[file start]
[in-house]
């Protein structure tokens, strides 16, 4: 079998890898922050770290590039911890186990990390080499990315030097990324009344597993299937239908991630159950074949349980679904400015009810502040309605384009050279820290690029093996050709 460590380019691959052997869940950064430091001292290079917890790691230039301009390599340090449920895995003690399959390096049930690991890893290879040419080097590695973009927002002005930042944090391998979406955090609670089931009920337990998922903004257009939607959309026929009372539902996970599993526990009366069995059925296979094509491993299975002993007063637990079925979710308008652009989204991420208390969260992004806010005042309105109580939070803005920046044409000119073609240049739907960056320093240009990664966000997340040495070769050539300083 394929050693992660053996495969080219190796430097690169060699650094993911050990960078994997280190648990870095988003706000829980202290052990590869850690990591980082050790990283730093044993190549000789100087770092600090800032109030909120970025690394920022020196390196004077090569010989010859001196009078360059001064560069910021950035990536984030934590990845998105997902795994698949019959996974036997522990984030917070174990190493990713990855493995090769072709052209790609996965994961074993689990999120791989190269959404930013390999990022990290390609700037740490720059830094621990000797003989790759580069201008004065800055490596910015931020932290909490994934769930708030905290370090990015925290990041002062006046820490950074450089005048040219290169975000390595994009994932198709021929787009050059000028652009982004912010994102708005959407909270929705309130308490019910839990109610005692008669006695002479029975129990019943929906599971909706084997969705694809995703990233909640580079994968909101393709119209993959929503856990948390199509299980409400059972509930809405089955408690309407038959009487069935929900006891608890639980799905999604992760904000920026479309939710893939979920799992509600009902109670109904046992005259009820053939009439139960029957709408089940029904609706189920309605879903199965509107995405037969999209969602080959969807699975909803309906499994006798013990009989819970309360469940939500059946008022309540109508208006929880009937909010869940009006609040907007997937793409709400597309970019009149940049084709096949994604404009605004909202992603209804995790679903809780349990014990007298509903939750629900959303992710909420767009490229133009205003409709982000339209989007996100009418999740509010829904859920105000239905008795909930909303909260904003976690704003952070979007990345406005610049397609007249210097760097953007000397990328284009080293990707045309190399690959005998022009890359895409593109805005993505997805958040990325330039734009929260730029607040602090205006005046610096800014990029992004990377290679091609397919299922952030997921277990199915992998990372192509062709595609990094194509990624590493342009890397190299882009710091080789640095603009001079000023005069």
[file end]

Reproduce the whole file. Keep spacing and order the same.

[in-house]
């Protein structure tokens, strides 16, 4: 079998890898922050770290590039911890186990990390080499990315030097990324009344597993299937239908991630159950074949349980679904400015009810502040309605384009050279820290690029093996050709 460590380019691959052997869940950064430091001292290079917890790691230039301009390599340090449920895995003690399959390096049930690991890893290879040419080097590695973009927002002005930042944090391998979406955090609670089931009920337990998922903004257009939607959309026929009372539902996970599993526990009366069995059925296979094509491993299975002993007063637990079925979710308008652009989204991420208390969260992004806010005042309105109580939070803005920046044409000119073609240049739907960056320093240009990664966000997340040495070769050539300083 394929050693992660053996495969080219190796430097690169060699650094993911050990960078994997280190648990870095988003706000829980202290052990590869850690990591980082050790990283730093044993190549000789100087770092600090800032109030909120970025690394920022020196390196004077090569010989010859001196009078360059001064560069910021950035990536984030934590990845998105997902795994698949019959996974036997522990984030917070174990190493990713990855493995090769072709052209790609996965994961074993689990999120791989190269959404930013390999990022990290390609700037740490720059830094621990000797003989790759580069201008004065800055490596910015931020932290909490994934769930708030905290370090990015925290990041002062006046820490950074450089005048040219290169975000390595994009994932198709021929787009050059000028652009982004912010994102708005959407909270929705309130308490019910839990109610005692008669006695002479029975129990019943929906599971909706084997969705694809995703990233909640580079994968909101393709119209993959929503856990948390199509299980409400059972509930809405089955408690309407038959009487069935929900006891608890639980799905999604992760904000920026479309939710893939979920799992509600009902109670109904046992005259009820053939009439139960029957709408089940029904609706189920309605879903199965509107995405037969999209969602080959969807699975909803309906499994006798013990009989819970309360469940939500059946008022309540109508208006929880009937909010869940009006609040907007997937793409709400597309970019009149940049084709096949994604404009605004909202992603209804995790679903809780349990014990007298509903939750629900959303992710909420767009490229133009205003409709982000339209989007996100009418999740509010829904859920105000239905008795909930909303909260904003976690704003952070979007990345406005610049397609007249210097760097953007000397990328284009080293990707045309190399690959005998022009890359895409593109805005993505997805958040990325330039734009929260730029607040602090205006005046610096800014990029992004990377290679091609397919299922952030997921277990199915992998990372192509062709595609990094194509990624590493342009890397190299882009710091080789640095603009001079000023005069």